In Summary
  • Kola Location Chief Zipporah Kithyaka confirmed that Ms Nzakwa’s body has not been interred.
  • An official at the mortuary told the Nation that the bill has been rising and is currently in millions of shillings.
  • A Machakos court rejected Mr Musau’s submissions that his mother’s remains should be buried next to her husband’s grave.

It is fifteen years and counting as the body of a woman lies in a mortuary in Machakos County as her sons and step-brothers differ on where she should be buried.

The body of Esther Nzakwa Kitivo has been at the Machakos Funeral Home since 2004 as her sons continue engaging their step-brothers in a protracted succession dispute.

Speaking by phone, an official at the mortuary told the Nation that the body has been in their custody for 15 years now.


“The bill is still rising as each day. It is in millions of shillings,” the official who introduced herself as Jemima said.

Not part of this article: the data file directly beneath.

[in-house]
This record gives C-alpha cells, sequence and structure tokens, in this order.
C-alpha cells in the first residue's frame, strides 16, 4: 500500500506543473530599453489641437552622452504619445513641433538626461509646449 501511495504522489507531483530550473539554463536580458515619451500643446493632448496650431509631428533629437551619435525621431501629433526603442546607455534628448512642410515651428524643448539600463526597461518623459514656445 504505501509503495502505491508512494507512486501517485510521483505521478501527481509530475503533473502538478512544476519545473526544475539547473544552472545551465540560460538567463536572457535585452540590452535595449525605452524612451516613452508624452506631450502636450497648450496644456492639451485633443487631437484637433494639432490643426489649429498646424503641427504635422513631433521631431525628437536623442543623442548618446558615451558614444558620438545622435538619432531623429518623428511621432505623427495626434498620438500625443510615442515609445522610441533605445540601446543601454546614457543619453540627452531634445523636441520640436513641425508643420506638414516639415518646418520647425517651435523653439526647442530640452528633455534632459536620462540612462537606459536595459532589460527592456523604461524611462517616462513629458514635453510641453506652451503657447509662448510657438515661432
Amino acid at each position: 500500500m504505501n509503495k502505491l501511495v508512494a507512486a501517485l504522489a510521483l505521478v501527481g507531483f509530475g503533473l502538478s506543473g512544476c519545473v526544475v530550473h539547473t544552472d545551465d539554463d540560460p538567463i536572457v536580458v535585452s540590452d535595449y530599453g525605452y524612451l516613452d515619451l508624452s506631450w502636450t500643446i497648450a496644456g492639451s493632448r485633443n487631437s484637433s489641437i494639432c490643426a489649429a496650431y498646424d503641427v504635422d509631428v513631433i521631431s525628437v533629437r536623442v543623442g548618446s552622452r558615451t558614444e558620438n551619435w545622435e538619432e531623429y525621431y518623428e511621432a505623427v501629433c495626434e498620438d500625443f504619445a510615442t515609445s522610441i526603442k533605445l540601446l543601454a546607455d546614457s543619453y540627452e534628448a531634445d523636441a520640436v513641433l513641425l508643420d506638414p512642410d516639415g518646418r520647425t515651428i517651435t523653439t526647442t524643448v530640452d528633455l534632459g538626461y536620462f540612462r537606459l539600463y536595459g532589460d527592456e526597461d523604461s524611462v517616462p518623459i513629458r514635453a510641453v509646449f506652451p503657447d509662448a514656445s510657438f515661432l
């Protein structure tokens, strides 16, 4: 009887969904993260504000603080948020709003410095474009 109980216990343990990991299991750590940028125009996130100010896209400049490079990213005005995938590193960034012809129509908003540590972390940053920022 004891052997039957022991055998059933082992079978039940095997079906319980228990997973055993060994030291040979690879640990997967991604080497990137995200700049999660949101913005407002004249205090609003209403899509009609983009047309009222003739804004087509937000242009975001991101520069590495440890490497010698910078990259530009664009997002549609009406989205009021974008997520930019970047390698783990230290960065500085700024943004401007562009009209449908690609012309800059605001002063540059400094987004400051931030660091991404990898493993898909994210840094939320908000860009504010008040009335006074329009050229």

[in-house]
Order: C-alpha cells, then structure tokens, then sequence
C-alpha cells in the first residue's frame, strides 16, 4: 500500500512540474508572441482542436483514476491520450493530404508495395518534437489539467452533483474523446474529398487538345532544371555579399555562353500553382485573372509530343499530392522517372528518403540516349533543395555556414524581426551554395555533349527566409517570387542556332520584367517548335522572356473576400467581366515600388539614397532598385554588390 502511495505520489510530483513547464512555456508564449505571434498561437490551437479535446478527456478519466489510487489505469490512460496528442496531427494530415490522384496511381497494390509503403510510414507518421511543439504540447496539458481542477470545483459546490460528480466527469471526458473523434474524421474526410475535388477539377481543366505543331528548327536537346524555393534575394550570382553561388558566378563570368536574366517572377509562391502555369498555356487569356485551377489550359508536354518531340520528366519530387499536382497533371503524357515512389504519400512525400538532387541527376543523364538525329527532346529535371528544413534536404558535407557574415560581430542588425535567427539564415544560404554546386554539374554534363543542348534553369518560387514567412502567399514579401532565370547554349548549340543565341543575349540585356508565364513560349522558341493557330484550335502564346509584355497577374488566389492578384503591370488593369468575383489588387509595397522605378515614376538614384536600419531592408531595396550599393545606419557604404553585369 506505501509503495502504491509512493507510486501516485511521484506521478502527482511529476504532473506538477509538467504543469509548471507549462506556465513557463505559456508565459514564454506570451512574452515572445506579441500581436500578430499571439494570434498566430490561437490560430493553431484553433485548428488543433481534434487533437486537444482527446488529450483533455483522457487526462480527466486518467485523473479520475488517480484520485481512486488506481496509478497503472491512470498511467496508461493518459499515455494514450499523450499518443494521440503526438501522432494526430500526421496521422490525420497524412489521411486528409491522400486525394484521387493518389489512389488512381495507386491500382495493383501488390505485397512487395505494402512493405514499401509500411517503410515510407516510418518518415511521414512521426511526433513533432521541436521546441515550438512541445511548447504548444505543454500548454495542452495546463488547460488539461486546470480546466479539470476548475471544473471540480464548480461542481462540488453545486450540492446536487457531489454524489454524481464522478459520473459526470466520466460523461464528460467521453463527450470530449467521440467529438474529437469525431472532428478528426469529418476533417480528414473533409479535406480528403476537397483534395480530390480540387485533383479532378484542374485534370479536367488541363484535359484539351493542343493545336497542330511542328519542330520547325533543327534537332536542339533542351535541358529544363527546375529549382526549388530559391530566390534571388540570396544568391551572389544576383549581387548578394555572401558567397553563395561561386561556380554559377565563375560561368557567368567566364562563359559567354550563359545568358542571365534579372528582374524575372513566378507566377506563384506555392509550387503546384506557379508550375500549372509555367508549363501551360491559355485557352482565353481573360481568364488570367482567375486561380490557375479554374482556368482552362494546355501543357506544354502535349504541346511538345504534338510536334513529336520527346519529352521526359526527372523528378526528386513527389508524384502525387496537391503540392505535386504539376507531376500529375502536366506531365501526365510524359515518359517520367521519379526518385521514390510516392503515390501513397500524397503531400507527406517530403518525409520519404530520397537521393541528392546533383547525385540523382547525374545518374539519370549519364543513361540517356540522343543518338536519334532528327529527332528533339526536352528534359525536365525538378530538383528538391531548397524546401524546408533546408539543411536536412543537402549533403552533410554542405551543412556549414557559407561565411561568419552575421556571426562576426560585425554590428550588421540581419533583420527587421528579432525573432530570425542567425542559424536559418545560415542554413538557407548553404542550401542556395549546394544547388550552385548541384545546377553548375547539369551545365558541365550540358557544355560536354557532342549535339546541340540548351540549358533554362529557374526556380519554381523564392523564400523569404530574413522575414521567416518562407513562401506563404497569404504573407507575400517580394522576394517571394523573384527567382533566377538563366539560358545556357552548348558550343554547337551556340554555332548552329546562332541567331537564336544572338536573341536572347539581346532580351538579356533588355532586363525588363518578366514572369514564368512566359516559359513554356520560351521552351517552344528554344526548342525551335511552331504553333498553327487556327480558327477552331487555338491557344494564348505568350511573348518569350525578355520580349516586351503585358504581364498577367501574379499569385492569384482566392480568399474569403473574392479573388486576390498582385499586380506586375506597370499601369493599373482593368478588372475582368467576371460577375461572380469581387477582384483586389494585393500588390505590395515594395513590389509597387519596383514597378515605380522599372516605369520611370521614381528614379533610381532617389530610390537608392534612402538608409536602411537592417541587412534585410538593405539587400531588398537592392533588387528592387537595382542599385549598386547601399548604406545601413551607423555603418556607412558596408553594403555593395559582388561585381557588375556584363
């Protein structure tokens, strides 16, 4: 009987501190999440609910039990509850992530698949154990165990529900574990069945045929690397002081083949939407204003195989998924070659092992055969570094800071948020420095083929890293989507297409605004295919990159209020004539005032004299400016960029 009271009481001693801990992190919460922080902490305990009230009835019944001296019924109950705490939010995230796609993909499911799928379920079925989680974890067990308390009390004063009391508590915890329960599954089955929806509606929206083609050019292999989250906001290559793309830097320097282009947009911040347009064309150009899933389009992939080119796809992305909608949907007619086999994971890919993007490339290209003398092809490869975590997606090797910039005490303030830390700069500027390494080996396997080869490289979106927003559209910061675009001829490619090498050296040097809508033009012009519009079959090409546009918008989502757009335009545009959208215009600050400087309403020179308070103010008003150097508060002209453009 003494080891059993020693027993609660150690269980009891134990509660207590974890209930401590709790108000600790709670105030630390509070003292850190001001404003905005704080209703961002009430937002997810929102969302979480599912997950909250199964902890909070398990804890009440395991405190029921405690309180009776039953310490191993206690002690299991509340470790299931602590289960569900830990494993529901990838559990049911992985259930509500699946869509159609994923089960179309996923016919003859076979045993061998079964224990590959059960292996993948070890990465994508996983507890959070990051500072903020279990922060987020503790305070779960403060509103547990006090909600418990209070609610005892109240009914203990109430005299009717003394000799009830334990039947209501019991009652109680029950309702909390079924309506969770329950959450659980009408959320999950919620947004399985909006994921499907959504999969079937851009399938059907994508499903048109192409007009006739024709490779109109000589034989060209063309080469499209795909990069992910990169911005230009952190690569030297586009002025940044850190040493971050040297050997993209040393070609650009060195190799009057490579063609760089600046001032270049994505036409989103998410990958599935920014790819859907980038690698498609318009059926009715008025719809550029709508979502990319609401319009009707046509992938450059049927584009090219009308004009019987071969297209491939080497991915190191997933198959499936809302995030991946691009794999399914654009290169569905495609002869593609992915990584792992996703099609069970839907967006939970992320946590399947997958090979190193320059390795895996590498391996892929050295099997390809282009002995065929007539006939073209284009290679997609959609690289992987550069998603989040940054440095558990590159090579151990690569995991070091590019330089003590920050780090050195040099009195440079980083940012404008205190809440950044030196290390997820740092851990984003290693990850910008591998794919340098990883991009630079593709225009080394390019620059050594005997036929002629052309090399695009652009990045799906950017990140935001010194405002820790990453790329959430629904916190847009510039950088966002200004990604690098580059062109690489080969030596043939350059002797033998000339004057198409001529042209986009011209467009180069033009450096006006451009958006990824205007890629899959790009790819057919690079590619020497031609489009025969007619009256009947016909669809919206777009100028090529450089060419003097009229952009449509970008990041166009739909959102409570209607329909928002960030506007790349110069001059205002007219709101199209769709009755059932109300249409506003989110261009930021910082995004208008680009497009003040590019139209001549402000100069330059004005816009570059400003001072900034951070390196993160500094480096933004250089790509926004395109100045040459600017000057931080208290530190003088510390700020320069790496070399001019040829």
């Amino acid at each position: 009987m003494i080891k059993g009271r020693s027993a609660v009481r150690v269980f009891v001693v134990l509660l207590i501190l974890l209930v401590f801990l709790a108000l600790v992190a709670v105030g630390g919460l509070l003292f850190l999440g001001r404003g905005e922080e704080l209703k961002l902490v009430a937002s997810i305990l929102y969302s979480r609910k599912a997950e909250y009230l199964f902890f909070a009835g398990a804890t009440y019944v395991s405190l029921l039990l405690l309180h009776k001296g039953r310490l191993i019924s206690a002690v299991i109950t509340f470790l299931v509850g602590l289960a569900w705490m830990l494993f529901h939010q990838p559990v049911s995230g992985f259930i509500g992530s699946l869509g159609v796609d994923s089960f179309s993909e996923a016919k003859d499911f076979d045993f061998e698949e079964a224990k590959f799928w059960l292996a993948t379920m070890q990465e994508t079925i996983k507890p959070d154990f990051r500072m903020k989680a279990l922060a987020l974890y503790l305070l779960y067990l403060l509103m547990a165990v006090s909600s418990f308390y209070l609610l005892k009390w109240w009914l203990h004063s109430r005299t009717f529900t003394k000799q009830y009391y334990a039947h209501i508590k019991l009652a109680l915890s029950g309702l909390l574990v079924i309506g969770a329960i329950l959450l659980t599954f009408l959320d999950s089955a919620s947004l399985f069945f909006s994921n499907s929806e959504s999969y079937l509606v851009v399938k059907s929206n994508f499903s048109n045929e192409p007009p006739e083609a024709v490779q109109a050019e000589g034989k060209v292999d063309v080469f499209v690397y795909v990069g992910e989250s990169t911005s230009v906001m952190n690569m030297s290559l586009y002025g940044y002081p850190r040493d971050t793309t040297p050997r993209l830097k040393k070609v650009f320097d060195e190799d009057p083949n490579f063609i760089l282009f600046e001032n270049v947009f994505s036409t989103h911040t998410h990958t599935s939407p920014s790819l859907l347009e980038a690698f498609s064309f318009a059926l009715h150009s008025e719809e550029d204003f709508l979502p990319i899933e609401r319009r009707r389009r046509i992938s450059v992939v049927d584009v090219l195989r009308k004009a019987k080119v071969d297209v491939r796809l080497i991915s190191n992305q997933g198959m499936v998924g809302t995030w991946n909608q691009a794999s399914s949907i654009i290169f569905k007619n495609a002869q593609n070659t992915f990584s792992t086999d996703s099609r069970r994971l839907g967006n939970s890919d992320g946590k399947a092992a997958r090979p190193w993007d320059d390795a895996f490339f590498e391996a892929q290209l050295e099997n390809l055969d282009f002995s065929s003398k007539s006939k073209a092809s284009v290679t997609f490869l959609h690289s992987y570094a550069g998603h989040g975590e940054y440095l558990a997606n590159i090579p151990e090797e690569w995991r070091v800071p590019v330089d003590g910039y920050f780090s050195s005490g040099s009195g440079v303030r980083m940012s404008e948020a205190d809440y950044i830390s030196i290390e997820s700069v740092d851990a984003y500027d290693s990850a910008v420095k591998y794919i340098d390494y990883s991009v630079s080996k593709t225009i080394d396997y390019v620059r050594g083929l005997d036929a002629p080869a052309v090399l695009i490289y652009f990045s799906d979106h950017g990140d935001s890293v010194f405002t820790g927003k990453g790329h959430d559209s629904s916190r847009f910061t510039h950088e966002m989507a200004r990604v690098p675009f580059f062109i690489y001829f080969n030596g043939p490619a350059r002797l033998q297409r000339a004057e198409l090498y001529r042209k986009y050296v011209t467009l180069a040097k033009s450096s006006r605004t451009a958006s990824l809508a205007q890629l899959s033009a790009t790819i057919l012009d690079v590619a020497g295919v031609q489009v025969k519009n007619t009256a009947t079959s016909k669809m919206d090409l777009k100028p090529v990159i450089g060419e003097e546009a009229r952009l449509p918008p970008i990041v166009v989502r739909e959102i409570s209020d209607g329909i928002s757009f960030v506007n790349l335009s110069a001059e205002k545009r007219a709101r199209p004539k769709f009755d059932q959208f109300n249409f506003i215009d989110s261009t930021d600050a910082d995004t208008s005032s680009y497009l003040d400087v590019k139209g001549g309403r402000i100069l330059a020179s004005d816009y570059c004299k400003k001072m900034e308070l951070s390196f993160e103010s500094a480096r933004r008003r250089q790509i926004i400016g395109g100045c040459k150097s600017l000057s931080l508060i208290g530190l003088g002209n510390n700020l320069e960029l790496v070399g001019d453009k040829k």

“We have not seen her kin for some years now,” she added.

After Ms Nzakwa’s death on August 31, 2004, her step-son, Maurice Ndambuki Kitivo, went to court seeking an order to restrain his half-brother, Michael Musau Kitivo, from burying his mother on a piece of land he claimed was given to him by their father before he died.

In the case at the chief magistrate’s court in Machakos, Mr Ndambuki sought orders to stop Mr Musau from burying his mother alongside their father on the land located in Kitanga in Kalama, Machakos County.


He also wanted a declaration that the land his father gave him be deemed to be his to the exclusion of all other members of his father’s family, and, therefore, his step-mother could not be buried there without his consent.

But Mr Musau argued that, according to Kamba customary law, “the body of his mother should be interred next to her husband’s on the disputed land”.

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